First Minister of Scotland Alex Salmond, the leader of
Scotland's separatist movement. REUTERS/Brendan McDermid
Britain has warned Scots that voting for independence
would put jobs and investment in the Scottish energy industry
at risk, threatening the commercial viability of North Sea oil
and gas fields and renewable energy projects.
In September Scotland will hold an referendum on whether to
sever its 307-year tie with England, with Scottish
nationalists arguing that a split would give them greater
The British government wants to keep the union intact and has
produced a series of analysis papers arguing its case on
issues such as the currency, security and finance.
The latest paper, due to be released on Wednesday, will say
that independence would deter investment in low-carbon
renewable energy and make it unprofitable for firms to
extract increasingly hard-to-reach oil and gas in the seas
"I fear the economic and energy progress will be seriously
affected by the uncertainty and disruption of independence,
as investors will hold onto their cash rather than risk it,"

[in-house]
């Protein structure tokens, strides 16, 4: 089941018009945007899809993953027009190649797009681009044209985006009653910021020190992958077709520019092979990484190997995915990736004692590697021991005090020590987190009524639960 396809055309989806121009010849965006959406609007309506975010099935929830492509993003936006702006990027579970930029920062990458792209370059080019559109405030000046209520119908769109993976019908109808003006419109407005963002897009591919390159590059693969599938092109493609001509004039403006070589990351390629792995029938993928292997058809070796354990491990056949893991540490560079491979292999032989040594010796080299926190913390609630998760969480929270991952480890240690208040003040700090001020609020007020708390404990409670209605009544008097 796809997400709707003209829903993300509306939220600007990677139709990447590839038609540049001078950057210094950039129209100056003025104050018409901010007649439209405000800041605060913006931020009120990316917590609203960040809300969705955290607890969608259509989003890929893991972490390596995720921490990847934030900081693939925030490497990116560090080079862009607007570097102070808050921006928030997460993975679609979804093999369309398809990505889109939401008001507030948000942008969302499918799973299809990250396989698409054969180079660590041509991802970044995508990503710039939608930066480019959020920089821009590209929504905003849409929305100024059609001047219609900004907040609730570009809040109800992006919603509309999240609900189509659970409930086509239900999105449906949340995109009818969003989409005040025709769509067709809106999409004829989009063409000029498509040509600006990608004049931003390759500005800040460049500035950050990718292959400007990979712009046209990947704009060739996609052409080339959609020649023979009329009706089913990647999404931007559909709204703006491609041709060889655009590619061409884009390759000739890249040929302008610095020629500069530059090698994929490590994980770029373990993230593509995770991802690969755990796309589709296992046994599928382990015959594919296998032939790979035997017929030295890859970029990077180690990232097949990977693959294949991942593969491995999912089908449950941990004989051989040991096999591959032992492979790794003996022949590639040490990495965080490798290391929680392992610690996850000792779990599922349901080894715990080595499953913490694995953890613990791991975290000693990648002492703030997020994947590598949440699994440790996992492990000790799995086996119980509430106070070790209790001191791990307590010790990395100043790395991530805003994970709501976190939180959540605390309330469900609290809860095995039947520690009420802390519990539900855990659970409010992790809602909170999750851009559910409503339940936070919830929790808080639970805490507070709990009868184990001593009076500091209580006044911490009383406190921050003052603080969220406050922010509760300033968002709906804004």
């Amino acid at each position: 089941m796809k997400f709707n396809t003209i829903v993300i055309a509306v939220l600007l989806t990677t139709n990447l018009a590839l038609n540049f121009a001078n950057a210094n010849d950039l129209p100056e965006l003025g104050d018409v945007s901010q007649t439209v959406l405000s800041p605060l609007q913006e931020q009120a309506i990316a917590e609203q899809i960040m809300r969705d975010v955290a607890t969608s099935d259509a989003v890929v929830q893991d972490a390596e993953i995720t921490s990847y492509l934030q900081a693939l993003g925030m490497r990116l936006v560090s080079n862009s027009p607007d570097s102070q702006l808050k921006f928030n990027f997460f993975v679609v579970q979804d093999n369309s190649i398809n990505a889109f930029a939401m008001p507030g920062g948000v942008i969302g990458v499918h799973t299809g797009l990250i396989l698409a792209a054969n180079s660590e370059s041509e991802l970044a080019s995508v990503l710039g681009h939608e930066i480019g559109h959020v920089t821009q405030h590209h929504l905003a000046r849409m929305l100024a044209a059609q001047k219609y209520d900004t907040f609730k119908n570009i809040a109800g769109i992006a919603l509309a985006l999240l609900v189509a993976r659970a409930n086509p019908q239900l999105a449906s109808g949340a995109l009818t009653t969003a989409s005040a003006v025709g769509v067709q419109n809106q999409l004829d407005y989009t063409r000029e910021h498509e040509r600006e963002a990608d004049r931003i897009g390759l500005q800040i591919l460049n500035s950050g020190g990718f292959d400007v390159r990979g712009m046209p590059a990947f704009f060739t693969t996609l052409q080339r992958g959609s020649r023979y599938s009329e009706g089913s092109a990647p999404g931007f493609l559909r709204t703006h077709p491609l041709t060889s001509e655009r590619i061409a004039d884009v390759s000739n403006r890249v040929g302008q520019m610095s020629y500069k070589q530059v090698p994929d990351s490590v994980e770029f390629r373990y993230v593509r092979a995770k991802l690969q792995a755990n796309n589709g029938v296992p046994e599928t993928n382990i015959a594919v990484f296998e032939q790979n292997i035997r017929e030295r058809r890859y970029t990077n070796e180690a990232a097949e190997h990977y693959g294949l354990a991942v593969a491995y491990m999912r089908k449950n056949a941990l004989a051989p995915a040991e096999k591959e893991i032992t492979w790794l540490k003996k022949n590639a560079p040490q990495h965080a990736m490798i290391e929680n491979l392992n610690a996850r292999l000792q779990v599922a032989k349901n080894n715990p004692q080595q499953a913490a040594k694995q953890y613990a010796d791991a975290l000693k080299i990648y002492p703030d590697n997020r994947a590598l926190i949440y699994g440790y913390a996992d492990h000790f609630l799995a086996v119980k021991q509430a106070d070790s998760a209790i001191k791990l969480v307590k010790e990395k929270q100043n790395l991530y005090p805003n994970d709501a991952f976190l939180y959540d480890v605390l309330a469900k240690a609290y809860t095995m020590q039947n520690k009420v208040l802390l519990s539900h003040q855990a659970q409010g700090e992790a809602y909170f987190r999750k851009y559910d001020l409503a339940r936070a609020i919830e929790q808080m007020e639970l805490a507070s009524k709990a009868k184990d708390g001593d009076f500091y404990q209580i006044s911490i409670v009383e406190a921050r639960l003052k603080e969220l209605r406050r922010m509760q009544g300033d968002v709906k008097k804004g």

Energy Secretary Ed Davey said ahead of the report's release.
A government briefing note said that Britain's wide tax base
meant it could afford to offer incentives which made it
profitable for firms to tap into dwindling oil and gas
reserves, generating investment and creating thousands of
It also said Scotland accounted for 10 percent of electricity
sales in Britain, but received 28 percent of consumer-funded
subsidies that support renewable energy.
"The reality of independence is that Scottish low carbon
energy is unlikely to be able to rely on the current levels
of financial support provided by all UK energy bill payers,"
the briefing note said.
The government also warned that an independent Scotland would
have to compete with other countries to sell electricity into
England and Wales.
Speaking earlier on Tuesday Alex Salmond, the
pro-independence leader of the Scottish National Party, said
Scotland was the most energy-rich nation in the European
Union on a per-head basis.
"Independence would give responsibility for Scotland's
natural resources to the people who are most likely to
harness them wisely - the people who live and work in
Scotland," he said.
"It would allow us to adopt policies which meet our
priorities and specialisms. That would benefit Scotland, and
it would also benefit our energy industry."